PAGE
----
certain areas, combat controls lack responsiveness, and the camera
often clips into the environment, hiding cool takedowns or cinematic
sequences. With the gameplay being such an unwanted distraction, the
story is the only attraction. The plot delivers a cool science fiction
twist in its final moments, but ultimately serves as a slave to
mediocre gameplay for eight to nine hours.
Email the author Andrew Reiner, or follow on Twitter, Facebook, and Game Informer.
Not every action game needs to be composed of larger than life
action sequences or feature some world ending threat. In a game where
the world has already ended, Ninja Theory has told a story that focuses
on character. I was immediately drawn into the small but animated cast
and grew to actually care about their well-being. I only wish the rest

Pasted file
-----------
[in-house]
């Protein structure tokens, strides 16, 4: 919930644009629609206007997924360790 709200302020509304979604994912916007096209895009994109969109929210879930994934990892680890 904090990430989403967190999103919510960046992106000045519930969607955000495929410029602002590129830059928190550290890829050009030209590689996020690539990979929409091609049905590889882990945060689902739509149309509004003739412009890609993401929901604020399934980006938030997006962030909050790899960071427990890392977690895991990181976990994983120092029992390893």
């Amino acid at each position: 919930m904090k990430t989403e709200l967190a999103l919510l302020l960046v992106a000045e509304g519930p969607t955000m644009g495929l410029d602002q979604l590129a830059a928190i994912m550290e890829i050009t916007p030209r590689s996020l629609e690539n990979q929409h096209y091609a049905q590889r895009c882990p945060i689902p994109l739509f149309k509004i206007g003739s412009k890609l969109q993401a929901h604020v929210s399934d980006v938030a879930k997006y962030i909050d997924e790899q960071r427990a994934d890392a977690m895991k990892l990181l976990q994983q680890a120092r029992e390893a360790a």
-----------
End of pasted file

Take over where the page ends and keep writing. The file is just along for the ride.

of the game had so wholly captured my imagination. The game’s combos
don’t evolve throughout the course of the game and neither do its
enemies, but its fast-paced action is engaging, and Ninja Theory’s
camera work helps escalate the tension. The animation work during the
platforming sections is fantastic, and Monkey pulls off some remarkable
feats, but you never have to worry about getting lost or falling off
your perch while clambering through the environment. This diminishes
the climber’s high you might have received from pulling off these
otherwise impressive ascents. Enslaved may not innovate, but it’s an
engaging tale through the apocalypse, bookended by some of the most
exciting action sequences I’ve seen in a game.